FSMB issues guidance
June 28, 2004.
Fraudulent testimony given by medical expert witnesses should be considered unprofessional conduct by medical boards, according to a resolution passed by the Federation of State Medical Boards.
The organization's house of delegates in May approved a resolution that modified a federation guide. It now states that false, fraudulent or deceptive expert witness testimony by a physician should constitute unprofessional conduct. The guide is used to help states adopt new medical practice acts or amend existing laws.
"It considers fraudulent testimony to be unprofessional and something that could lead to licensure action," said Dale Austin, senior vice president and chief operating officer of the Texas-based federation.
In the past, boards have considered actions against doctors for expert testimony under more general disciplinary guidelines. The new resolution, proposed by the Pennsylvania State Board of Medicine, comes as some states are taking a closer look at such testimony.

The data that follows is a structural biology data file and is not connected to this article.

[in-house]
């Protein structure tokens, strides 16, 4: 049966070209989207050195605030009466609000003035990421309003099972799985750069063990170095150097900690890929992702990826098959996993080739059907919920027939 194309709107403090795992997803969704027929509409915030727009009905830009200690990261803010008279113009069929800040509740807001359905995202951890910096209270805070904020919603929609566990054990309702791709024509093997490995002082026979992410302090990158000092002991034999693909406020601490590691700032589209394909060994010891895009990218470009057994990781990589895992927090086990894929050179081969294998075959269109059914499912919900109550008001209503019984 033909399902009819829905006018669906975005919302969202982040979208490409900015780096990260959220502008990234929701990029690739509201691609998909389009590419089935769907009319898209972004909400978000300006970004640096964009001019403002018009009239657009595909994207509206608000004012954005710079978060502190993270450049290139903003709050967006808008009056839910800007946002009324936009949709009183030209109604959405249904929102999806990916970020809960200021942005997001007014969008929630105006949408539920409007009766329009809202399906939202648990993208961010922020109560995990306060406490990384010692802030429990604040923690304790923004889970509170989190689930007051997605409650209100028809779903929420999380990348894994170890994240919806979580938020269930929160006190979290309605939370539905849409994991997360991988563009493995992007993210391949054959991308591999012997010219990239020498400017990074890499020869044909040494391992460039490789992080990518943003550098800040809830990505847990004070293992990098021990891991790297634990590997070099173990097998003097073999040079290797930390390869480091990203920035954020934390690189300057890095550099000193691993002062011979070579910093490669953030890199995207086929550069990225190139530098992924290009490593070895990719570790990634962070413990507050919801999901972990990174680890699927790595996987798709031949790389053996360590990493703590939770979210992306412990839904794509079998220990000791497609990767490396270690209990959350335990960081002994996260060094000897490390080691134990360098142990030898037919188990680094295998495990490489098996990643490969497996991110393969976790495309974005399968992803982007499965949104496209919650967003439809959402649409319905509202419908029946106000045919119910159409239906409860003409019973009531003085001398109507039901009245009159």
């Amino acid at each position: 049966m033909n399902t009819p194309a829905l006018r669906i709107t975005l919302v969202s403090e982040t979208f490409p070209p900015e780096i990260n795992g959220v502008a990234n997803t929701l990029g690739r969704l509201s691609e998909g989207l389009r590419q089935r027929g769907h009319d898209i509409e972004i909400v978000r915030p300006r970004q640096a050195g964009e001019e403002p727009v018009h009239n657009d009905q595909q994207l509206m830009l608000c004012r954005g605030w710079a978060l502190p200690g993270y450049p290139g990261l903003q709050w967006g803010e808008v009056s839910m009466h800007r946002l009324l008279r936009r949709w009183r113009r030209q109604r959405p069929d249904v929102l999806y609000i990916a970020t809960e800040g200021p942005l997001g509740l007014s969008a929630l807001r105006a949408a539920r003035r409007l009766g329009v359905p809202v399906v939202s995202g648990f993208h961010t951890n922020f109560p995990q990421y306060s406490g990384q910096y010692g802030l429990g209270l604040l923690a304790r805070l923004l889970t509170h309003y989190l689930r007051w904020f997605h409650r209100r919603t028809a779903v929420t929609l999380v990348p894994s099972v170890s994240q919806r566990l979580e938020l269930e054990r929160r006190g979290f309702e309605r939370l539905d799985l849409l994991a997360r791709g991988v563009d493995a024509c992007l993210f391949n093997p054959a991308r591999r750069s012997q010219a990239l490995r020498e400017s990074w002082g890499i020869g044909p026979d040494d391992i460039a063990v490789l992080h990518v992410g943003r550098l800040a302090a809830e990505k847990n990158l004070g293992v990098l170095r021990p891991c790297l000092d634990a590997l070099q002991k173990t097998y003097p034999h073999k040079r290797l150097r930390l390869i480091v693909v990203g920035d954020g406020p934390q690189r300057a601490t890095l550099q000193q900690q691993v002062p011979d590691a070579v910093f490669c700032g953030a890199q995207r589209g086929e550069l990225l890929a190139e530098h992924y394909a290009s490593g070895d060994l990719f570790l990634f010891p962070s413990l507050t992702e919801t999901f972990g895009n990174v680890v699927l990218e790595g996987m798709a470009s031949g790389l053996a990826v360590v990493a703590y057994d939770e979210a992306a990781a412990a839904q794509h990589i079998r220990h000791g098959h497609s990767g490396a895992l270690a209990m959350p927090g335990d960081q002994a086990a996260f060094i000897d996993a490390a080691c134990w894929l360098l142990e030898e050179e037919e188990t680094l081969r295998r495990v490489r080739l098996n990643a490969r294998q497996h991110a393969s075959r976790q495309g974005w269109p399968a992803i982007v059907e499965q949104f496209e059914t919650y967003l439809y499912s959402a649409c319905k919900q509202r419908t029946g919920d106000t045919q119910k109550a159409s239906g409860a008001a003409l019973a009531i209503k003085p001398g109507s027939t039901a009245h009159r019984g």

Last year the North Carolina Medical Board suspended for one year the medical license of a neurosurgeon who served as an expert witness in a malpractice suit.
The California Medical Assn. said the Medical Board of California should discipline doctors who knowingly give misleading or false expert testimony. The association voiced concerns on witness testimony to the California Attorney General, who in April issued an opinion saying a physician who knowingly provides false or misleading expert testimony can be subject to discipline by the medical board.